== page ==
I think a computer science analogy is apt. The computer I’m using right now is part of a family of Linux (Ubuntu) based operating systems. All the operating systems use the same base code, but users can choose between different interfaces. We have a core text for the missal (the typical Latin edition). Maybe it’s time we “fork” the typical edition into different vernacular interpretations. Decentralization is anxiety provoking for some leaders because it is a loss of control. Still, no pep talk on the new missal will quell the lukewarm (at best) reception of the text by clergy and laity.

  8. Jordan Zarembo : I think a computer science analogy is apt.

    I like your idea. I’d put it more simply. What we have now is Roman Missal 3.0. And nobody in his right mind buys the “dot oh” version of anything!

  9. We have paid a high price for ignoring the dynamic equivalence principle of translation. The Eucharist is about sharing. Thomas O’Loughlin, professor of historical Christianity in the University of Nottingham UK, in his article “Giving or Sharing” (published in May 2014 – The Furrow) makes this point. “So what is the Eucharist? Clearly, this is a place of sharing par excellence. We share in Christ’s praise of the Father, we share in his Spirit dwelling within us, we become sharers in the new covenant, and we share in the meal at his table! The Eucharistic verbs-when we are in a reflective mode-are all linked to sharing, participating and acting together”

    It’s the togetherness that is now at risk

  10. This quote is telling:

    “I have to say that I enjoyed going back and working through Latin texts, something I hadn’t done since minor seminary.”

    And if this were the case with most of the VC bishops, the results show. We got a result from a bunch of high school boys, when we really needed Latin experts, poets, and people who can actually craft language that lasts beyond a joke from the pulpit or a sound bite for the modern media.

    Cardinal George praises the effort? Let me balance with the thought that the project borders on disgusting.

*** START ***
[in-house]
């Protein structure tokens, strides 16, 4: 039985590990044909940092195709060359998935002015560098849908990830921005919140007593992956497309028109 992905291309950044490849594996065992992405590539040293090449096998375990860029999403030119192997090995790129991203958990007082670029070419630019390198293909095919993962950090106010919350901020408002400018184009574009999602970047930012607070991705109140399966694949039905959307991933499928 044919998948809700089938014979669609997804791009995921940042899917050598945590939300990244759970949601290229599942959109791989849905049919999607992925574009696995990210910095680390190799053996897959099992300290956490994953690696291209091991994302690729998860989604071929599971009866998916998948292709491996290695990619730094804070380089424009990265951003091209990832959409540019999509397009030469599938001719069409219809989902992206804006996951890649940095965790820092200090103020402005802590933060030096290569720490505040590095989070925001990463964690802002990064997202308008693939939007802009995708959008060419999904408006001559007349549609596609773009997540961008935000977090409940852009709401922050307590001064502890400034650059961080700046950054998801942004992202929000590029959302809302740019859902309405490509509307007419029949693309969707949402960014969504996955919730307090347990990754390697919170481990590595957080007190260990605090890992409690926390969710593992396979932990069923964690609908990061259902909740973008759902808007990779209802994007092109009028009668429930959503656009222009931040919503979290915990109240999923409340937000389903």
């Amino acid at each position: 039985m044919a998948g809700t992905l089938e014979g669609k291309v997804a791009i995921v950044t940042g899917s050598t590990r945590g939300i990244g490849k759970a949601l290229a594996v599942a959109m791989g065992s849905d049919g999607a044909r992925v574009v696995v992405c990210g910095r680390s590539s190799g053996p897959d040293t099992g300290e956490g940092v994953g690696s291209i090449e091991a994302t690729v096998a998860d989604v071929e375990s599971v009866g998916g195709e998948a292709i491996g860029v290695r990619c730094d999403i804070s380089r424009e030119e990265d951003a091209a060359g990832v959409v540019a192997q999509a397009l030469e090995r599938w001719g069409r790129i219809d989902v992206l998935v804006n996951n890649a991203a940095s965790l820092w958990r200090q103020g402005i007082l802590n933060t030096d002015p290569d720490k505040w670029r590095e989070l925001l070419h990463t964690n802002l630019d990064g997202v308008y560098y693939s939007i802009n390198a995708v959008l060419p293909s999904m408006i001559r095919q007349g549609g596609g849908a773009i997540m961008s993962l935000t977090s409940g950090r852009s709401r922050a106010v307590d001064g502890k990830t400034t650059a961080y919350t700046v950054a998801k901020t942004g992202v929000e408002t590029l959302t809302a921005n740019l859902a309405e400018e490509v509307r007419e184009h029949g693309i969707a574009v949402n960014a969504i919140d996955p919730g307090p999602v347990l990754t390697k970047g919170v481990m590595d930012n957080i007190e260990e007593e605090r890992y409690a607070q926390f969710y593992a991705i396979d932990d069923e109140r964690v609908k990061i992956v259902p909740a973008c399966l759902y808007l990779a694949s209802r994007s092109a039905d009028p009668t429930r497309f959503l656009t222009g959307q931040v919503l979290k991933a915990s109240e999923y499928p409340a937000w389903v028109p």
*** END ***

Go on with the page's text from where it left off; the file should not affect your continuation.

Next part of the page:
11. While I respect the advice that priests should use their voices well to make the collects comprehensible to the faithful, I’ve found these texts difficult to follow when prayed by our pastor, who is from Haiti. He speaks English fluently, and I can follow him easily when he preaches, but the cadence and vocabulary of the collects makes them hard to follow even when prayed by native English speakers. I grew up in a California parish with priests from Italy, I lived in Chile for several years, and I’ve had teachers whose first language was not English; I know it takes time to become familiar with other accents. But part of that comprehension comes with a familiarity of rhythm and vocabulary, and a sense of what the speaker intends to say. The prefaces and collects in the current translation remain hard to pray because of their complicated auditory paths.

  12. Cardinal George is happy with the notion of “Roma locuta est….Causa finita est.” As one who stated so openly his belief that “the liberal cause” has been exhausted, he seems happy as well to embrace the victory of the traditionalist project with LA and RM3. More power to him! As for me and my house, we shall choose good and common sense when it comes to employing intelligible English (including English word order) in seeking to give glory and praise to God. For the record, I found nothing substantial lacking in the 1973 translation nor, to the best of my knowledge, in the 1998 one as well. The present translation, while perhaps pleasing to the few, is a can of worms for most priests and many lay people as well.

  13. I would love to have been a fly on the wall as some people, like Abps Mark Coleridge and Alfred Hughes read G’s disingenuous or downright duplicitous remarks. They well know the truth: both of the corrupt process that produced the Vox Clara Missal and the unconscionable way in which George treated some very good people for the sake of his career.

  14. There will be continued talk about the clarity of the Roman Missal III. When I know an awkward Collect is coming, I smile as the presider works his way into the prayer and then tries to climb his way out.

    What I don’t appreciate is the way the promoters of the changes claim this “no agenda” just “pure Latin” response to the changes. There is/was an agenda just as there is/was with the translations immediately following the Council and subsequent. To me, Cardinal George’s vehemence in the midst of the ICEL confrontation and Bishop’s meeting speak to the shadow side of the whole process.

    Some of the changes bolster my faith, some suppress it, but let’s be honest; these changes were not because someone went back to their initial seminary Latin text books and realized translation errors, they had to do with control…so much that the next step will be to change the words of Jesus so He will be justifying our translations… We can start with the July 25 feast of St James Gospel.